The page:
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Kid's Baptism

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When my daughter Kristie was nine, she began to talk about a “burden” for Ethiopia.  Then she began to talk about a call to missions.  Obviously she was far too young to be aware of a “call” of God on her life.  I completely ignored it and dismissed it as some whim or fancy among numerous others to follow as she grew older.

I have to quickly tell you that the above statement is absolutely untrue.  Whenever my children began to speak of God’s interest in their lives and “leadings” that they were having, I took it seriously.  In many ways children are better able to hear God than adults are.  It’s not that God does not call or lead adults but more that we become so encumbered by our lives that we cannot contemplate the possibility that at some point we might be “called” to walk away from it as well.

Would God actually do that?  Call me to walk away?  Jesus asked a very religious, very accomplished, very respected, very rich young man to walk away from everything.

Jesus looked at him and loved him. “One thing you lack,” he said. “Go, sell everything you have and give to the poor, and you will have treasure in heaven. Then come, follow me.” [1]

I think that He still has the prerogative to call adults today out of their station in life for His purposes.  To live with the firm conclusion that God might never call me to step out in service to him could choke the vitality out of a person’s spiritual experience.  As long as you belong to God, you are His property.  The Bible is full of stories of people who were uprooted and redirected and life is full of the same stories.  I think that there are times within the Christian community that we see the call of God to be like puberty.  If we can make it through that period of time without being “activated” then it’s a done deal.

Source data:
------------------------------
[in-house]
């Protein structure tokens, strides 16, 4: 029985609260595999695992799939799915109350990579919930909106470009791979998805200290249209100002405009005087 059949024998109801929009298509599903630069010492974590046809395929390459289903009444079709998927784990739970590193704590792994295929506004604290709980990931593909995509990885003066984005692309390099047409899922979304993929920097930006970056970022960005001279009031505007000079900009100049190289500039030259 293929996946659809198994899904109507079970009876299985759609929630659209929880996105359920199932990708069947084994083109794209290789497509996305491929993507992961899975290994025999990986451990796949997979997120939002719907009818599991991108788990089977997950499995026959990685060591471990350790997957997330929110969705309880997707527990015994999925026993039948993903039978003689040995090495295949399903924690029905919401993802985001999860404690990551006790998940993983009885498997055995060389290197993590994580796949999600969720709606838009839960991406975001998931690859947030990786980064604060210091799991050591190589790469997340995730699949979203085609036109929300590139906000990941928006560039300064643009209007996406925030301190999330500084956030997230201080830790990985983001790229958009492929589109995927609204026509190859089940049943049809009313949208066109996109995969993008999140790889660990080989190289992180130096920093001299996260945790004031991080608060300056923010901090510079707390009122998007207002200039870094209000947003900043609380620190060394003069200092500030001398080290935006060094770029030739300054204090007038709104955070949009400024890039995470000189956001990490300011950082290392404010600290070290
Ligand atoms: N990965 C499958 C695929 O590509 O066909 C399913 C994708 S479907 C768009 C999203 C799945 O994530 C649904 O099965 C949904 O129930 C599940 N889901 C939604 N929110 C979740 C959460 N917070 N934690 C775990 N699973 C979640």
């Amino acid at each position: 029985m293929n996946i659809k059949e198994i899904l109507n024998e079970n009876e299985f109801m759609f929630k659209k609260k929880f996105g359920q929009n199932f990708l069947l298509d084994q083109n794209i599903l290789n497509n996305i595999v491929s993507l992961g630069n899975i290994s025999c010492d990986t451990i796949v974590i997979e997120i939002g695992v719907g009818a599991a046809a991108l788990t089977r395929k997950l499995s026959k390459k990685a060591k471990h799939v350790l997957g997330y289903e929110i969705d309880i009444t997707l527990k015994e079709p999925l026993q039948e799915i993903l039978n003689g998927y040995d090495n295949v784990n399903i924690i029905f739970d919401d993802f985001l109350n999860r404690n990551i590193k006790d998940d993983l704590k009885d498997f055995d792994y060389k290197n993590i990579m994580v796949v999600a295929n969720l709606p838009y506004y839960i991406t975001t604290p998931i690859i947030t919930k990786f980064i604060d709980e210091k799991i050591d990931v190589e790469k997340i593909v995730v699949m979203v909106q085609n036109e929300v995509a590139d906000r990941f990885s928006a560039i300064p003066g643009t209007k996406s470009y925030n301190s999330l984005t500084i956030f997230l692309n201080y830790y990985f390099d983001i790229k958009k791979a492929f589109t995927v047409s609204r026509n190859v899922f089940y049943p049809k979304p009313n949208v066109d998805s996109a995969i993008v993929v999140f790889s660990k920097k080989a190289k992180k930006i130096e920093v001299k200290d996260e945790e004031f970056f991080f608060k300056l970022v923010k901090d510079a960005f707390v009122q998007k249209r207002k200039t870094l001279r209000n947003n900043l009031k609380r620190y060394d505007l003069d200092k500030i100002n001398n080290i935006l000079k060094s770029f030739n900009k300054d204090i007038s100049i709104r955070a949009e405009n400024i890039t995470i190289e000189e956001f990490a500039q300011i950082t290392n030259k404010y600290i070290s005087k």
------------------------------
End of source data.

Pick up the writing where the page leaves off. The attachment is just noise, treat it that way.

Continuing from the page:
Scary isn’t it.  It was to me when I was a 13 year old child and I knew before I was saved that God wanted me to be a preacher.  I was convinced that if I refused, I could not possibly make heaven.

Paul said:

“For though I preach the gospel, I have nothing to glory of: for necessity is laid upon me; yea, woe is unto me, if I preach not the gospel![2]

So I took this seriously and finally surrendered.  You see if we live a closed spiritual existence, not allowing ourselves to consider what God may want from us then we choke the life out of our spirituality.  It then becomes cold, rigid, formal and dead.

Here was the response of the rich young ruler.

22 At this the man’s face fell. He went away sad, because he had great wealth. [3]

So, when a child expresses spiritual leading, a desire to obey God in baptism, what do we do?  Do we reinforce the fact that God is stirring their hearts, take them seriously and baptize them or do we tell them to wait until they better understand? 

The greatest understanding that they can have is that God wants them to do something and they are responding in obedience.  The significant understanding is not in what baptism means but what God would have us to do.  I want our kids, my kids to believe that if they know that God is asking them for something – or to do something that they need to respond to it and not make their obedience conditional on greater understanding.

If anything perhaps it is adults that should be suspect?  Maybe we should more carefully scrutinize the older ones when they are baptized?  I think a child who is old enough to understand that they need to be saved is old enough to understand that they need to be baptized.  We are much more complex, much harder to read when we gain our years.

Jesus said,